Anybody who thinks that we can, and do, cure all sorts of infections, surgically repair all sorts of damage and defects, and build all sorts of complex artefacts all the bloody time is simply observing the world around them.

Just play around with this [google.com] for a little while. Yes, in fact, we can and do outsmart nature. There are tradeoffs, we don't get everything we want; but it is a simple, objectively measurable, fact that scientific medicine, vaccine techniques, and modern sanitation and hygiene have saved hundreds of millions of lives.

Also, do you perhaps mean the "Icarus myth"?

Re:Am I the only one? (1)

maxume (22995) | more than 4 years ago | (#31309644)

I hope he named the wrong myth, Odysseus is repeatedly rewarded for using his wits to solve his problems.

Re:Am I the only one? (1)

hedwards (940851) | more than 4 years ago | (#31309664)

O really? That's not entirely correct. Anti-biotics are largely on the way out for most use. In the future we'll see bacteriophages used for the vast majority of infections that previously we had used anti-biotics. Bacteriophage Therapy [nih.gov]

Re:Am I the only one? (3, Interesting)

John Hasler (414242) | more than 4 years ago | (#31309746)

Most medical antibiotics are based on naturally-occuring antibiotics found in soil organisms. Of course, as these organisms evolved the antibiotics the bacteria around them co-evolved defenses. This means that for most antibiotics there are bacteria around that have genes that make them resistant. Since bacteria trade their genes around it's only a matter of time until the resistance genes find their way into disease organisms. Hospitals contain concentrations of people being treated with antibiotics and so that is where the resistant disease organisms tend to appear.

We need antibiotics based on novel modes of action not found in nature, but these are hard to develop. The ability to sequence the genes of bacteria as well as the ability to synthesize proteins with predictable characteristics will help.

A race against evolution (2, Funny)

eskayp (597995) | more than 4 years ago | (#31309224)

If science and technology don't win the race against evolution who will be around to crown the winner?

The bugs?

Hand Sanitizer (1)

TwiztidK (1723954) | more than 4 years ago | (#31309236)

I knew it was bad when hand sanitizer started popping up all over the place.

Re:Hand Sanitizer (2, Informative)

Kral_Blbec (1201285) | more than 4 years ago | (#31309630)

alcohol works entirely differently. There is little to no risk of resistance to these forms of santization, but the problem with soaps and detergents that use other antibacterial agents is real.

Blame Docs with No Backbone or Are Just Plain Lazy (3, Insightful)

Anonymous Coward | more than 4 years ago | (#31309244)

And the soccer moms as well who scream for antibiotics for everything from the common cold to a skinned knee.

These prescriptions are thrown around like candy whether they are warranted or not.

Death with intact kidneys (4, Funny)

Anonymous Coward | more than 4 years ago | (#31309254)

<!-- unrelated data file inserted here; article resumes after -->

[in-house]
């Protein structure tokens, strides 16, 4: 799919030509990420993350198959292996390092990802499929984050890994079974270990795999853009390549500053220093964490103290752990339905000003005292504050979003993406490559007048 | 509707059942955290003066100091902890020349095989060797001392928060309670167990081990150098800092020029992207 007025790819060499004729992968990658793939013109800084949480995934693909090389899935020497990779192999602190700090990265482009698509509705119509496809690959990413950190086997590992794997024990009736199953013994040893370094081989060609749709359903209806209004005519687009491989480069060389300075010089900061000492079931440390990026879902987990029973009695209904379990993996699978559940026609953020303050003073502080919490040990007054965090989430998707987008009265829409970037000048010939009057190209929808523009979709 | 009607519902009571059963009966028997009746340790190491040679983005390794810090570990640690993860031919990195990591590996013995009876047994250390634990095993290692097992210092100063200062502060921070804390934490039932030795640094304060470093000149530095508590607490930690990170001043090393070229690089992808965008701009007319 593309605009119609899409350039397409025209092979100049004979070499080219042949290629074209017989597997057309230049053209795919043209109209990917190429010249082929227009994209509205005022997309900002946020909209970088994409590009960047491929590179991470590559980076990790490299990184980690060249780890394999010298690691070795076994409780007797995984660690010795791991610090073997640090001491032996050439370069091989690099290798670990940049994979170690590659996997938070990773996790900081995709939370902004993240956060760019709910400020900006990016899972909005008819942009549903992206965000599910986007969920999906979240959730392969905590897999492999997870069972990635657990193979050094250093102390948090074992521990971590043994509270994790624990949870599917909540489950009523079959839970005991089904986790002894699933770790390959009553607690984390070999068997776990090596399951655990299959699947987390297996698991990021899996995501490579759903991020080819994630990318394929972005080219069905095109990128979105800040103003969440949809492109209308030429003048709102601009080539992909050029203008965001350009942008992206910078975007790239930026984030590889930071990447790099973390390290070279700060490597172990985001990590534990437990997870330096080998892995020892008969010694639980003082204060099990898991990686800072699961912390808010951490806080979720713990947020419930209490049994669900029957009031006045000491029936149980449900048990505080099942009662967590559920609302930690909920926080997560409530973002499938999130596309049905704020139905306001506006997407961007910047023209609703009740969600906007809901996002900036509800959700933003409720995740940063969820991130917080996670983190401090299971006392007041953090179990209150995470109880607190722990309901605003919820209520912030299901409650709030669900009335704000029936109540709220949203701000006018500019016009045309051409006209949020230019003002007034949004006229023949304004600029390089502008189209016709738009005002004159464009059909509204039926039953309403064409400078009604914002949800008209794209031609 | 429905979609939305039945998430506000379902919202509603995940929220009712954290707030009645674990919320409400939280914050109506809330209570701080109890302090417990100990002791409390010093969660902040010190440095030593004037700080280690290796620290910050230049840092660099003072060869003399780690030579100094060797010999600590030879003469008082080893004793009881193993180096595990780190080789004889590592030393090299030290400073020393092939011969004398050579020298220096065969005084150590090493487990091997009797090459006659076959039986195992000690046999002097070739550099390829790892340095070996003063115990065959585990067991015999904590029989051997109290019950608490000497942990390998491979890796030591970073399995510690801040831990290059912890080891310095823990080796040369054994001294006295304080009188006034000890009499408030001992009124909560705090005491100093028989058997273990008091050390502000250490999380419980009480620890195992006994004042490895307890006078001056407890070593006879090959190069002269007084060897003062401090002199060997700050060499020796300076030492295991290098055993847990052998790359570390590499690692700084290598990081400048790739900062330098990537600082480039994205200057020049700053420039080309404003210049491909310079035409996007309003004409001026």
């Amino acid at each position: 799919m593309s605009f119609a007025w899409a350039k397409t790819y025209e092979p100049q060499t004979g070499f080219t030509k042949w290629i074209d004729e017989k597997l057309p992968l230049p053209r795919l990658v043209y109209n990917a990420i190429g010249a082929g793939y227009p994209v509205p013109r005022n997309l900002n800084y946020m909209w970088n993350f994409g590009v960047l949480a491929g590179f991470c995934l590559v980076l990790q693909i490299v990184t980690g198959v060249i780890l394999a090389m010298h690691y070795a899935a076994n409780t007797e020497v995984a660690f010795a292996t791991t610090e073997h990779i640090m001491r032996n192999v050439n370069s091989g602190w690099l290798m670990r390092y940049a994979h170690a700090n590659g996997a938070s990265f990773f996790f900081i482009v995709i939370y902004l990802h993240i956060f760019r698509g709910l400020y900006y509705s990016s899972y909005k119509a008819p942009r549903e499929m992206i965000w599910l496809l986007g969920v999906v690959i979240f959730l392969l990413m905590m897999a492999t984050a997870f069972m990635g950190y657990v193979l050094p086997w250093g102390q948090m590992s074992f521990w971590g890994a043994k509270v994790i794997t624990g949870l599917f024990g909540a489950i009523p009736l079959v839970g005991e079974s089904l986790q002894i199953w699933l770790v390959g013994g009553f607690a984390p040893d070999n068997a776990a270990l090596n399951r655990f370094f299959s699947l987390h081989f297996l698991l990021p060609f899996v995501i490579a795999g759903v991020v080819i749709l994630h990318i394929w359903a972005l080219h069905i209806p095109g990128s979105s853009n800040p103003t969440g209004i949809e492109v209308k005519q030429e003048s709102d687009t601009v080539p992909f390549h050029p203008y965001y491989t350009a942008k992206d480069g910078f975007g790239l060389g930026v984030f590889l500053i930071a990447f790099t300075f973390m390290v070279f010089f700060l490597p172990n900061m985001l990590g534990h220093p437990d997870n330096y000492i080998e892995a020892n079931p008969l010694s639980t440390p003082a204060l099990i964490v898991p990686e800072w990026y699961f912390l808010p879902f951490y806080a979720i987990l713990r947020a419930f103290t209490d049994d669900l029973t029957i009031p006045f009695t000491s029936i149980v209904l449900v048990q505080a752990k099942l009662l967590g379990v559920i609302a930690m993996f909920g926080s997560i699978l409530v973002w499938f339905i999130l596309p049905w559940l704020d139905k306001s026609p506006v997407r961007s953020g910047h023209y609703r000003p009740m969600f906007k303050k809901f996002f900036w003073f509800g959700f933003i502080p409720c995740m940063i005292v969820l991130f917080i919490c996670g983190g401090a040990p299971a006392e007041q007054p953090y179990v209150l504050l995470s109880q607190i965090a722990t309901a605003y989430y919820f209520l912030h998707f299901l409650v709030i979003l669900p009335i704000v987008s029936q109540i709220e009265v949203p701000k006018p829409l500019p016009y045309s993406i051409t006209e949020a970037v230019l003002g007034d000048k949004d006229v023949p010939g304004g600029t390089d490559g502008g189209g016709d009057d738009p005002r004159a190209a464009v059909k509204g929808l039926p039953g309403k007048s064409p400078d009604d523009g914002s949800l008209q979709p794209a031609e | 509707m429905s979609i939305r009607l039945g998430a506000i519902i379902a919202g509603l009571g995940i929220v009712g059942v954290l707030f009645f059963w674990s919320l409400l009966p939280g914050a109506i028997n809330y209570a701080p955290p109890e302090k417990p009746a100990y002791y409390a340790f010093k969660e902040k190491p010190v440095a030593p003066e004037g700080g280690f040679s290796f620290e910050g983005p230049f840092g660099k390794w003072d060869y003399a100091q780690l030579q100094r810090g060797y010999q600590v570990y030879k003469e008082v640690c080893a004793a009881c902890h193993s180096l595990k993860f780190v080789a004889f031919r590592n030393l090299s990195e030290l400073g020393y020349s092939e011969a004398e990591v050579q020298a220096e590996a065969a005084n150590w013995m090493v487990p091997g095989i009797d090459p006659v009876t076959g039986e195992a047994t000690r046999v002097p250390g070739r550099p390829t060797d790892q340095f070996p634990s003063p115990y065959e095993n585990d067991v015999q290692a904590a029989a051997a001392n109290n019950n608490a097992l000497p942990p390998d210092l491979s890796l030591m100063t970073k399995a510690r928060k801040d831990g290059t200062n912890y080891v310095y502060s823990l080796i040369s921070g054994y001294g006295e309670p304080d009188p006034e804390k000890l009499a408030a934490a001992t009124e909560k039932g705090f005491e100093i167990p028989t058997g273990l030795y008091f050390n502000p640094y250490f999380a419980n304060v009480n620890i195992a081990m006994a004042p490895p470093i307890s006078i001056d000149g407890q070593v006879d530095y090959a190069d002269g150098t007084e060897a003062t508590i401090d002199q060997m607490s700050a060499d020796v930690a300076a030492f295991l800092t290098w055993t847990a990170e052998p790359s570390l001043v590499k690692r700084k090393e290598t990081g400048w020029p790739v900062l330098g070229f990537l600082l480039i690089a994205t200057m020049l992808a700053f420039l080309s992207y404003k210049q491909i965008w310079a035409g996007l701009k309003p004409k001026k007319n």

I'd really be pissed if that happened to me.

Re:Death with intact kidneys (1)

BitterOak (537666) | more than 4 years ago | (#31309282)

I'd really be pissed if that happened to me.

Actually, I don't think your kidneys would stay intact very long if you died.

Re:Death with intact kidneys (3, Funny)

EdIII (1114411) | more than 4 years ago | (#31309680)

Actually, I don't think your kidneys would stay intact very long if you died.

Just long enough to go well with some Fava Beans and a glass of Chianti... or is that liver?

Re:Death with intact kidneys (1)

magsol (1406749) | more than 4 years ago | (#31309284)

The alternative being on kidney dialysis for the rest of your bed-ridden life?

I'm not disagreeing with you per se; I'd be pissed if I died with any of my vital organs intact, honestly. :P But it sure seems like a lose-lose either way.

Re:Death with intact kidneys (0)

Anonymous Coward | more than 4 years ago | (#31309394)

Yeah, me too, that's why I drink my self to sleep every night and stone myself awake every day, if you have healthy organs when you die, then you haven't really lived at all.

Re:Death with intact kidneys (0)

Anonymous Coward | more than 4 years ago | (#31309478)

> and stone myself awake

Getting stoned: you're doing it wrong.

Re:Death with intact kidneys (1)

dunkelfalke (91624) | more than 4 years ago | (#31309558)

If his goal is really to damage his organs as much as possible, he is doing it very right.

Gram Negative? (0, Offtopic)

postermmxvicom (1130737) | more than 4 years ago | (#31309272)

Can we use these to make black holes? Or at least hover boards??? Pleeeease?

Re:Gram Negative? (1)

MaskedSlacker (911878) | more than 4 years ago | (#31309542)

Where's the -1 Stupid Ass mod when I need it?

How ironic... (0, Troll)

Mantis8 (876944) | more than 4 years ago | (#31309306)

The one (Louis Pasteur) who was made famous for finding a way to kill deadly bacteria is now infamous for enabling the same. I bet he never saw this one coming!

Re:How ironic... (0)

ichthyoboy (1167379) | more than 4 years ago | (#31309502)